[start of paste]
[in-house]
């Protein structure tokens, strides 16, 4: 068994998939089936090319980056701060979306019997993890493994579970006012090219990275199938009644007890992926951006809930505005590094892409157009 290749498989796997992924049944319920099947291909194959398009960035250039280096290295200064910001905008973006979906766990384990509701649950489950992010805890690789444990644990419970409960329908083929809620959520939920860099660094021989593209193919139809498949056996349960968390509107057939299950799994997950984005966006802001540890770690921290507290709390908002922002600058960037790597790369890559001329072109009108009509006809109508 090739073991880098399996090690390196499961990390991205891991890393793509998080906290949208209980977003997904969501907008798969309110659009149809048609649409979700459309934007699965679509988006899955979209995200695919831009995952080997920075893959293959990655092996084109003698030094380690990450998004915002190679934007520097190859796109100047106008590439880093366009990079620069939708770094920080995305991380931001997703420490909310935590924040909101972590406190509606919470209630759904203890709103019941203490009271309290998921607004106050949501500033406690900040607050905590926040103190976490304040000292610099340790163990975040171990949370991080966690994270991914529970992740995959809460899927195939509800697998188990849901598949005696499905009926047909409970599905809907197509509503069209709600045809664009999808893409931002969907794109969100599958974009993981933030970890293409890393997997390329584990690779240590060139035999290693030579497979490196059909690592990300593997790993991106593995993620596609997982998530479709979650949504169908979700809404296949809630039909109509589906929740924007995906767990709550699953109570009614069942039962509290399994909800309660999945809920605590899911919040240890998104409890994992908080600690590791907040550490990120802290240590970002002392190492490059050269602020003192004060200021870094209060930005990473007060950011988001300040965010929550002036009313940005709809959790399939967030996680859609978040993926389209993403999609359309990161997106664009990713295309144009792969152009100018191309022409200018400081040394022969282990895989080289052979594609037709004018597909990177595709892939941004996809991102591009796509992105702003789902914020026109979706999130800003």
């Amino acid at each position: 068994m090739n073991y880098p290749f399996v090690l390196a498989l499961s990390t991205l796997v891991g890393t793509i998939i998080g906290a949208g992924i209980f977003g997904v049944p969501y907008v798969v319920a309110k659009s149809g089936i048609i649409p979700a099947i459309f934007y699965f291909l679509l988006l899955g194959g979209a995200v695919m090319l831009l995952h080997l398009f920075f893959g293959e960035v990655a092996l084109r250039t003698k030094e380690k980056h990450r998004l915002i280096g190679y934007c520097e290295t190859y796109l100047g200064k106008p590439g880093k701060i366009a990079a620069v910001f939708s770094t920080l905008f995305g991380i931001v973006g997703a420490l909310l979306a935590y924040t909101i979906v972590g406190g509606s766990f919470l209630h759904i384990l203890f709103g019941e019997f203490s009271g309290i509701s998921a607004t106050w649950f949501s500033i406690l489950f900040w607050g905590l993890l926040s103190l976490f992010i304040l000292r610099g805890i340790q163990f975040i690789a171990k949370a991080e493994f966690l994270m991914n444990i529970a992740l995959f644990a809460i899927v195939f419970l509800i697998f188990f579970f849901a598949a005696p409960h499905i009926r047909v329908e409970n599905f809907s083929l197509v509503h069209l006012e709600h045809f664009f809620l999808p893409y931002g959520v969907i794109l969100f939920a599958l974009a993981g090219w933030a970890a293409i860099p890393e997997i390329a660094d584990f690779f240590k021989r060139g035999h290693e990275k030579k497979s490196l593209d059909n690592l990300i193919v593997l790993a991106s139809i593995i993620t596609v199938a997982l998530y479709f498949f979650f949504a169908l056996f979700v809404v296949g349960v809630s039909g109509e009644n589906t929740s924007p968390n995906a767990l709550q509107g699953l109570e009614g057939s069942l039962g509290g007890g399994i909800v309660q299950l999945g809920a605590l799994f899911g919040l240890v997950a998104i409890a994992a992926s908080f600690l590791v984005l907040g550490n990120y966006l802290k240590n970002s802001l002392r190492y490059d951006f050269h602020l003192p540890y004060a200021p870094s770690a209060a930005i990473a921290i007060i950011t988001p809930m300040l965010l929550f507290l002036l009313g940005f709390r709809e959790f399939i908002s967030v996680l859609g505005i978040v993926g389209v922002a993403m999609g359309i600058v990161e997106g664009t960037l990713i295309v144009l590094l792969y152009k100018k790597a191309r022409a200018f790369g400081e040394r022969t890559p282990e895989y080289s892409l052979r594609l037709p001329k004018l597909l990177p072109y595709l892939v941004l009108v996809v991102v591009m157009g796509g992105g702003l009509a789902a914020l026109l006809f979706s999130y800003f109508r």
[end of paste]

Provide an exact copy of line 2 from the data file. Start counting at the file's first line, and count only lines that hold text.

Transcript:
């Protein structure tokens, strides 16, 4: 068994998939089936090319980056701060979306019997993890493994579970006012090219990275199938009644007890992926951006809930505005590094892409157009 290749498989796997992924049944319920099947291909194959398009960035250039280096290295200064910001905008973006979906766990384990509701649950489950992010805890690789444990644990419970409960329908083929809620959520939920860099660094021989593209193919139809498949056996349960968390509107057939299950799994997950984005966006802001540890770690921290507290709390908002922002600058960037790597790369890559001329072109009108009509006809109508 090739073991880098399996090690390196499961990390991205891991890393793509998080906290949208209980977003997904969501907008798969309110659009149809048609649409979700459309934007699965679509988006899955979209995200695919831009995952080997920075893959293959990655092996084109003698030094380690990450998004915002190679934007520097190859796109100047106008590439880093366009990079620069939708770094920080995305991380931001997703420490909310935590924040909101972590406190509606919470209630759904203890709103019941203490009271309290998921607004106050949501500033406690900040607050905590926040103190976490304040000292610099340790163990975040171990949370991080966690994270991914529970992740995959809460899927195939509800697998188990849901598949005696499905009926047909409970599905809907197509509503069209709600045809664009999808893409931002969907794109969100599958974009993981933030970890293409890393997997390329584990690779240590060139035999290693030579497979490196059909690592990300593997790993991106593995993620596609997982998530479709979650949504169908979700809404296949809630039909109509589906929740924007995906767990709550699953109570009614069942039962509290399994909800309660999945809920605590899911919040240890998104409890994992908080600690590791907040550490990120802290240590970002002392190492490059050269602020003192004060200021870094209060930005990473007060950011988001300040965010929550002036009313940005709809959790399939967030996680859609978040993926389209993403999609359309990161997106664009990713295309144009792969152009100018191309022409200018400081040394022969282990895989080289052979594609037709004018597909990177595709892939941004996809991102591009796509992105702003789902914020026109979706999130800003």